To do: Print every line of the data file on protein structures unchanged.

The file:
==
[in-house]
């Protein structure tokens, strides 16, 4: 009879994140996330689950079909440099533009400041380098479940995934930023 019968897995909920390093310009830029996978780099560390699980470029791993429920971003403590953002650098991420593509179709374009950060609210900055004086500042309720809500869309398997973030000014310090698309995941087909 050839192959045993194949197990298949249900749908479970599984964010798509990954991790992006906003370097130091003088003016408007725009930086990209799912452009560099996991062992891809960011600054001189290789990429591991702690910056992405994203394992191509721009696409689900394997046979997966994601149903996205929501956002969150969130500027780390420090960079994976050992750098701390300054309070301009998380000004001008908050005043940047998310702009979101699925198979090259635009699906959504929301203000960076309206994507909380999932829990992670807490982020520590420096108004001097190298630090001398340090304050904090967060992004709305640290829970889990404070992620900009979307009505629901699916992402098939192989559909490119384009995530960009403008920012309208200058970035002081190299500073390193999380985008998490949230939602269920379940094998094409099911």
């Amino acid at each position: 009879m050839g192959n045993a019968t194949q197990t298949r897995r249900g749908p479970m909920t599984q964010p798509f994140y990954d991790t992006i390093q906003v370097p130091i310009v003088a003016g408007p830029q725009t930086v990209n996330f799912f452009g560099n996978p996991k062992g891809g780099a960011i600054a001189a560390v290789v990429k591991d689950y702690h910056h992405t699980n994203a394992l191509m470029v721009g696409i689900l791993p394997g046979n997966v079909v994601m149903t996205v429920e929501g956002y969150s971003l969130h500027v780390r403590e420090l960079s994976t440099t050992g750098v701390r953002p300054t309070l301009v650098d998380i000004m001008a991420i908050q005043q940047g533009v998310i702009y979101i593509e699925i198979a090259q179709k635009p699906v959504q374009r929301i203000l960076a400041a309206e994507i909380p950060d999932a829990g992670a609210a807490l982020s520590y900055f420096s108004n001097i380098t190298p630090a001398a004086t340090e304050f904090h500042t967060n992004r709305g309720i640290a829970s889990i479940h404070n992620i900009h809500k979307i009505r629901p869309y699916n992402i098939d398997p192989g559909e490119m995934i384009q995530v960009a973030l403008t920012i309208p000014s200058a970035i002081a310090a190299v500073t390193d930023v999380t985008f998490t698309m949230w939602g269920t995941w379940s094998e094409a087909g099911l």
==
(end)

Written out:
[in-house]
């Protein structure tokens, strides 16, 4: 009879994140996330689950079909440099533009400041380098479940995934930023 019968897995909920390093310009830029996978780099560390699980470029791993429920971003403590953002650098991420593509179709374009950060609210900055004086500042309720809500869309398997973030000014310090698309995941087909 050839192959045993194949197990298949249900749908479970599984964010798509990954991790992006906003370097130091003088003016408007725009930086990209799912452009560099996991062992891809960011600054001189290789990429591991702690910056992405994203394992191509721009696409689900394997046979997966994601149903996205929501956002969150969130500027780390420090960079994976050992750098701390300054309070301009998380000004001008908050005043940047998310702009979101699925198979090259635009699906959504929301203000960076309206994507909380999932829990992670807490982020520590420096108004001097190298630090001398340090304050904090967060992004709305640290829970889990404070992620900009979307009505629901699916992402098939192989559909490119384009995530960009403008920012309208200058970035002081190299500073390193999380985008998490949230939602269920379940094998094409099911």
């Amino acid at each position: 009879m050839g192959n045993a019968t194949q197990t298949r897995r249900g749908p479970m909920t599984q964010p798509f994140y990954d991790t992006i390093q906003v370097p130091i310009v003088a003016g408007p830029q725009t930086v990209n996330f799912f452009g560099n996978p996991k062992g891809g780099a960011i600054a001189a560390v290789v990429k591991d689950y702690h910056h992405t699980n994203a394992l191509m470029v721009g696409i689900l791993p394997g046979n997966v079909v994601m149903t996205v429920e929501g956002y969150s971003l969130h500027v780390r403590e420090l960079s994976t440099t050992g750098v701390r953002p300054t309070l301009v650098d998380i000004m001008a991420i908050q005043q940047g533009v998310i702009y979101i593509e699925i198979a090259q179709k635009p699906v959504q374009r929301i203000l960076a400041a309206e994507i909380p950060d999932a829990g992670a609210a807490l982020s520590y900055f420096s108004n001097i380098t190298p630090a001398a004086t340090e304050f904090h500042t967060n992004r709305g309720i640290a829970s889990i479940h404070n992620i900009h809500k979307i009505r629901p869309y699916n992402i098939d398997p192989g559909e490119m995934i384009q995530v960009a973030l403008t920012i309208p000014s200058a970035i002081a310090a190299v500073t390193d930023v999380t985008f998490t698309m949230w939602g269920t995941w379940s094998e094409a087909g099911l």